Summer came thundering in with her heavy hands of heat and histamine, some damage to do, These assailants of the senses rob me of both sleep and smell. For weeks now I've woken, fitful and unwelcome, my lungs fizzing, pharynx sobbing, exhausted like I've been, for hours, rolling down a well padded cliff. My nights a slow movement of rasping breath, a noise like an argument in a badgers' sett.

So yeah, I have hayfever. 

Perhaps it was this seasonal fatigue that lulled me to suggest a crab starter. Hey, I love crab: sweet, sea-flavours, achingly better than the rival suitor: cotton-wooly, faintly tasting, lobster; all claw and no bite. But I'd forgotten to check the price.

I do this - forget to think about the money - If you said I was a better cook than I am a businessman I wouldn't disagree with you. Hell, I'd hoike you aloft and toast you in the nearest tavern as a wo/man of singular acuity. When I first started serving food to strangers I offered a cheese course - I still do. But it was only after three occasions I realised I was actually paying guests to eat it. Such are the horns of my current crustaceous conundrum. Fresh white, hand picked crab meat is £55 a kilo. And that's the price I get off my fishmonger - the ever sunny(!) Pat of Green Lanes Fisheries (no website - he's not one for this modern nonsense is Pat.) For comparison, the finest, grass fed, Angus beef fillet I serve is about £40 a kilo.

So yes, I will serve crab but we will have to negotiate. Remind me would you? Please. In my rush to serve nice things, I'm bound to forget.

Gail in red, then Rob and Polly centre.
Curried butternut squash soup
Gail was to miss her niece's wedding (Holly and Rob) so was planning a pre-emptive treat at the restaurant. Crab to start, then our much lauded, lamb chump dish, finishing off with a chocolate marquise served with a cherry chocolate crumble. In between I was also trying a new amuse bouche of curried butternut squash soup and a palette cleansing orange sorbet, my own recipe - very proud of myself. I'll put a link in to the recipe just as soon as I write it... as soon as I work out what I did.

EDIT: this is it.

Orange sorbet

On the phone with Gail, I'd agreed to a rather vague 'crab salad' - there are many options and foils such as asparagus, grapefruit, ginger doings, lemony snatchings... but I soon concluded that I wanted more of a bruschetta thing - a bit of crunch. Put basically: crab on toast. Crab is a delicate beastie and it's too easy to overwhelm it with citrus and other punch packing flavours. No. Keep it simple... and British. Some tomatoes would add body and acidity to the dish to counter the crab's sweetness and the mayo's sticky but without calling too much attention to itself.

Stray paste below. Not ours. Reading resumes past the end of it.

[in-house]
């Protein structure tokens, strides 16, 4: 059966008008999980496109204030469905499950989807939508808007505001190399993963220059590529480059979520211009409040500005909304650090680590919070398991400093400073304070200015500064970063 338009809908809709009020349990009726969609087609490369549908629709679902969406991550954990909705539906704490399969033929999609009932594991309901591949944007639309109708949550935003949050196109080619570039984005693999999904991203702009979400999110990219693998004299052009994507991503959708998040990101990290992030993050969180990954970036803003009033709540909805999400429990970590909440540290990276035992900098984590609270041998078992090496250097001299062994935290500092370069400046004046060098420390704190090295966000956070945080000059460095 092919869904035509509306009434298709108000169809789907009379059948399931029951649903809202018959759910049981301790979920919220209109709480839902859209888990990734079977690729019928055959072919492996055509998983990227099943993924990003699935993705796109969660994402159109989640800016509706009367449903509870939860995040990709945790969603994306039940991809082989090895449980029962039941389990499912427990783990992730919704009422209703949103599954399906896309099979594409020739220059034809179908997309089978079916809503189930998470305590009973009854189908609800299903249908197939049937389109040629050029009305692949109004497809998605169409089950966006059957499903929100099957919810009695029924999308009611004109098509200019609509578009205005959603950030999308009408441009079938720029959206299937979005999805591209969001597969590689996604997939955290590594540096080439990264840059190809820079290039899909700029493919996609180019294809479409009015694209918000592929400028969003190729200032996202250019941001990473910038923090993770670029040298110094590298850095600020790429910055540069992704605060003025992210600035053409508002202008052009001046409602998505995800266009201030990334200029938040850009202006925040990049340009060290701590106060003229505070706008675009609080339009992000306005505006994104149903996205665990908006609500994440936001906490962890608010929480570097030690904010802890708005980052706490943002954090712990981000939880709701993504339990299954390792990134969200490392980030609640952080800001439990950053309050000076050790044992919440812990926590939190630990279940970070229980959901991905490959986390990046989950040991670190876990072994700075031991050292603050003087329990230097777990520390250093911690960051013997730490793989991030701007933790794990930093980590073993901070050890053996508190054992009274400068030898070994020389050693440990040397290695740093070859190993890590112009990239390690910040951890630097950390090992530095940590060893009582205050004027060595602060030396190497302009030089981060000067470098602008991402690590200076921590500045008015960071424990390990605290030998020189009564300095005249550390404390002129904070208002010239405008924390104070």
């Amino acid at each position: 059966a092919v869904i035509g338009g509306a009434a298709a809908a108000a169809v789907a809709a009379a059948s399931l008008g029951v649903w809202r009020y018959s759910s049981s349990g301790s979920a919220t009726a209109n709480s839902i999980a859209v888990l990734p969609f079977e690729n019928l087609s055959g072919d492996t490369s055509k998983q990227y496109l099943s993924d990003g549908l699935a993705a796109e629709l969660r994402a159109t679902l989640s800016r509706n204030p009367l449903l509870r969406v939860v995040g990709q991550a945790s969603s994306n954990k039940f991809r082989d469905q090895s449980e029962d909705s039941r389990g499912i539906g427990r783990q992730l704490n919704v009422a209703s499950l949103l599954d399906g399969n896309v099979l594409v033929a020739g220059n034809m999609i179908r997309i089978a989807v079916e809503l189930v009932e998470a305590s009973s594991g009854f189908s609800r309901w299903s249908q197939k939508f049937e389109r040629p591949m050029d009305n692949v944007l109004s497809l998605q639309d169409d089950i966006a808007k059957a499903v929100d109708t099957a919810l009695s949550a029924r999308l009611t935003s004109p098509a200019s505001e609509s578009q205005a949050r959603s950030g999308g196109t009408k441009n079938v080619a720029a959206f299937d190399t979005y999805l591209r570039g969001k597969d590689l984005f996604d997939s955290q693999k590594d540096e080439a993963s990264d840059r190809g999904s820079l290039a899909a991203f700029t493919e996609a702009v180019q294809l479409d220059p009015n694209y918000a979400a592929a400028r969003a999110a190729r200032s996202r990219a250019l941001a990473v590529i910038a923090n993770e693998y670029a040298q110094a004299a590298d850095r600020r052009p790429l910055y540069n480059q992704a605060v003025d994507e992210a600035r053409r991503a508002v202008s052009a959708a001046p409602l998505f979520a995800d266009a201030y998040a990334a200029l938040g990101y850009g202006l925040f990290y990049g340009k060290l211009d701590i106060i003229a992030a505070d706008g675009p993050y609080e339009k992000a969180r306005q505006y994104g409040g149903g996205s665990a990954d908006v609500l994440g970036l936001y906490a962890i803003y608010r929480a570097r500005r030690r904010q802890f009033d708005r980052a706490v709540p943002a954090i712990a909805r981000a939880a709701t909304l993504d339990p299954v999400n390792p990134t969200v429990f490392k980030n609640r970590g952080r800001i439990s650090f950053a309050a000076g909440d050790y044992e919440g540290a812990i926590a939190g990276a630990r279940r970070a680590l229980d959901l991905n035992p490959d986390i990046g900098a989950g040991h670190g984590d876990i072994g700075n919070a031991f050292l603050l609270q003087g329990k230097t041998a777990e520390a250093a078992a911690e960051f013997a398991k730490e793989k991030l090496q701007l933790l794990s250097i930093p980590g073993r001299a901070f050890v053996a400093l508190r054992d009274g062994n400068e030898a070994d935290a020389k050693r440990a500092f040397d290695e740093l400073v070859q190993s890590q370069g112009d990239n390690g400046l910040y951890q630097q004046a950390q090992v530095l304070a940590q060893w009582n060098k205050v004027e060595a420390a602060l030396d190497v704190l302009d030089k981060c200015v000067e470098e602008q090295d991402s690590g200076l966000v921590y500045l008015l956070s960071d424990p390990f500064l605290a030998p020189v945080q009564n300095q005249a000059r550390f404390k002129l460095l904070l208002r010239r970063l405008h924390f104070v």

Cherry chocolate crumble with chocolate marquise, chocolate nib tuile and caramel mousse

A loaf, wot I baked
But it would have to be thin toast. A thick slice would be too carby and away  necessitate about £100's worth of crab to balance. I made a long flat loaf, half white, half wholemeal (for nutty interest) the day before and left it out. The slight staleness allowed me some very fine slicing. These were rubbed with olive oil then baked for 15 minutes in a 160°C oven.

Once cooled I spread a thin layer of home-made crab paste, a mix of butter with white and brown crab meat. This was topped with a lemon verbena mayonnaise and finally the delicacy itself: pinkish strands of crab.

The toasts were served with some heritage toms, tossed in a tomato vinegar glaze; some Greek basil and a selection of salad leaves from my garden.

Crab toasts, close up

Thursday 25 June 2015

Curried butternut squash soup

Curried butternut squash soup - with a splash of red pepper vinegar

I've eschewed spices since the start; not because I dislike them, no, no, no, but because if that's the food you want there are many other cooks far more informed and accomplished than me. I am having a bit of a love affair with freshly ground coriander I confess but I didn't grow up with a sense of spice. I barely grew up. I wouldn't know where to start with your asafoetida. Spice is a world apart; too complex a palette for me to approach. I feel like a child slapping painty hands onto paper while sitting next to the brushstroke brilliance of Monet.

But this recipe uses curry powder. Yeah, I said it. CURRY POWDER. And yes, I am protesting too much. My inner hoity-toity does get a bit up itself when a recipe calls for that. It's like saying 'now add ketchup' but chefs often use it (and ketchup), even the many starred dandies. By all means roast and grind your own exquisite mix. I'll even take some off your hands if you have spare.

A Vitamix all of my own
I'm always looking for interesting amuse bouche ideas and this is where I will be pressing the squash into action, right at the front of the meal. A small, intense, smooth mouthfeel of flavour. Yielding about two litres, this recipe will amuse many bouches but will also feed eight people properly. I was about to make a serving suggestion - the usual crusty bread blah blur blum - but it's soup. You know how to eat soup yeah? This recipe is based on Marcello Tully's. It is very straightforward and cheap to make. You will need a blender though. Ah, now. Did I mention I got myself one of these? An Ebay bag, selling in Winchmore Hill. One of those putrchases you wish you made decade ago instead of faffing around with cheap shit. It's a Vitamix 5200, a design that's remained unchanged since the 50s. And yes, expensive but very worth it. Its output isn't measured in watts but in horsepower. This baby will blend bones!

Dice two white onions and gently sweat in a large pan for five minutes. When soft, add a level tablespoon of curry powder and two teaspoons of turmeric. Fry for another five minutes.

Peel, deseed and dice one large squash, about a kilo, and add to the pan. Cover this with water, about one and a half litres. Bring to the boil then leave to blip for 45 minutes. Leave the pan uncovered to allow the water to reduce. You're looking for this: very soft squash. Allow to cool.